Language Planning and Policy in Native America: History, Theory, Praxisby Teresa L. McCarty
Comprehensive in scope and rich in detail, this book explores language planning, language education, and language policy for diverse Native American peoples across time, space, and place. Based on long-term collaborative and ethnographic work with Native American communities and schools, the book examines the imposition of colonial language policies against the fluorescence of contemporary community-driven efforts to revitalize threatened mother tongues. Here, readers will meet those who are on the frontlines of Native American language revitalization every day. As their efforts show, even languages whose last native speaker is gone can be reclaimed through family-, community-, and school-based language planning. Offering a critical-theory view of language policy, and emphasizing Indigenous sovereignties and the perspectives of revitalizers themselves, the book shows how language regenesis is undertaken in social practice, the role of youth in language reclamation, the challenges posed by dominant language policies, and the prospects for Indigenous language and culture continuance current revitalization efforts hold.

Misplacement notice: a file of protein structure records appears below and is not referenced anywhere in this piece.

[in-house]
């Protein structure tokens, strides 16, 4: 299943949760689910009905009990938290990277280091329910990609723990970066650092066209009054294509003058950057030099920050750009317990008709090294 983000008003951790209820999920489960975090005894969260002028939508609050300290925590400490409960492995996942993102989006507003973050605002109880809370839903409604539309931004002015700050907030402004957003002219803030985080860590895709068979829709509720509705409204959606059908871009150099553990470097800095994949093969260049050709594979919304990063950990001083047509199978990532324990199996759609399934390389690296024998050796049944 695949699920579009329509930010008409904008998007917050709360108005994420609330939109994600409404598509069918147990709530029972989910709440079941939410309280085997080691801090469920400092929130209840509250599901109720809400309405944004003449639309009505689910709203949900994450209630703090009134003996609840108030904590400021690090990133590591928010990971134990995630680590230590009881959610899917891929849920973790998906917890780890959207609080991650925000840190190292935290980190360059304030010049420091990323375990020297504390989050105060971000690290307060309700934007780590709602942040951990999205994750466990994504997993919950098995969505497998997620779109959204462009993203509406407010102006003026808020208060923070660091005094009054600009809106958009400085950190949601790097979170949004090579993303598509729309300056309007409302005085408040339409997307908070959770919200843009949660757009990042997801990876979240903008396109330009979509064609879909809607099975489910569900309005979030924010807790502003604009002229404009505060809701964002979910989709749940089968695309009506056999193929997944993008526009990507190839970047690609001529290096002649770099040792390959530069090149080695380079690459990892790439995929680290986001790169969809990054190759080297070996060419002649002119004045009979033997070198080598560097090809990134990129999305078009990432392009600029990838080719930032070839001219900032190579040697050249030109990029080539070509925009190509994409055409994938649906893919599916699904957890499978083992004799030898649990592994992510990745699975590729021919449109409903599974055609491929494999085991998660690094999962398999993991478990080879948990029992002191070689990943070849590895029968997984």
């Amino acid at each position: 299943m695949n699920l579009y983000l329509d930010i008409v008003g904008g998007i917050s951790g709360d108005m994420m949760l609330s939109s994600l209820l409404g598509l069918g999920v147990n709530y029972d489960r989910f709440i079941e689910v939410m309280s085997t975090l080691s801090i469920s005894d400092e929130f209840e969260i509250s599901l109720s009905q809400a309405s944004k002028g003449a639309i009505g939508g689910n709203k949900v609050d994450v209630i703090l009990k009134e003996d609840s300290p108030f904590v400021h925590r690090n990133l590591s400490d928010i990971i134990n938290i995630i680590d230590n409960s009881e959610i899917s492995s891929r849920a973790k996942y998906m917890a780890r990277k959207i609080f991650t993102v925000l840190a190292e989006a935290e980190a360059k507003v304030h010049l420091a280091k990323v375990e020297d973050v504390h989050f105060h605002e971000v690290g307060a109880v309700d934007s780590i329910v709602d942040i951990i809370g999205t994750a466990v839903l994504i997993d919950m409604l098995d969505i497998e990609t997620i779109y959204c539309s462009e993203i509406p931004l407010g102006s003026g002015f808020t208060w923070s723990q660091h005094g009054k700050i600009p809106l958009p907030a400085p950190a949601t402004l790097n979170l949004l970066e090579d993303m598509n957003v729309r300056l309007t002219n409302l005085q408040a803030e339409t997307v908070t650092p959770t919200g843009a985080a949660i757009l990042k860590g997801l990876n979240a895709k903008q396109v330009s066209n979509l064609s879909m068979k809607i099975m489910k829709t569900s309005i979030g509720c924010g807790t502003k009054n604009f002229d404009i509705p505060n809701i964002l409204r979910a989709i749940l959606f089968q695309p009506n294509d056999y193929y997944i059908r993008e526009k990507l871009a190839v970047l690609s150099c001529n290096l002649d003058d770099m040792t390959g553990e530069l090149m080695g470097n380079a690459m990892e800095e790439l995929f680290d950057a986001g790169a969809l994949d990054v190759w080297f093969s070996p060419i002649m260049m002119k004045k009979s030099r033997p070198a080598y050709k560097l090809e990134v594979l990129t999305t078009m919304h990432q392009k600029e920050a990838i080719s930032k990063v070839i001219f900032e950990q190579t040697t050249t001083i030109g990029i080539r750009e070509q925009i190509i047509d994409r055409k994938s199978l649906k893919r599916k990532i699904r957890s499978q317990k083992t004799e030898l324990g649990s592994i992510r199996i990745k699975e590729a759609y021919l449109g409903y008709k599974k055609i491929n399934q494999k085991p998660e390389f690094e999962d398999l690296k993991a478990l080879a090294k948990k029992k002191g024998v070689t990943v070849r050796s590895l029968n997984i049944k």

Meet the Author
Teresa L. McCarty is the George F. Kneller Chair in Education and Anthropology at the University of California, Los Angeles, and the Alice Wiley Snell Professor Emerita of Education Policy Studies at Arizona State University. An educational anthropologist and applied linguist, she has worked with Indigenous education programs throughout North America. Her books include A Place To Be Navajoâ?“Rough Rock and the Struggle for Self-Determination in Indigenous Schooling (2002); Language, Literacy, and Power in Schooling (2005); 'To Remain an Indian'?: Lessons in Democracy from a Century of Native American Education (with K. T. Lomawaima, 2006), and Ethnography and Language Policy (Routledge, 2011).
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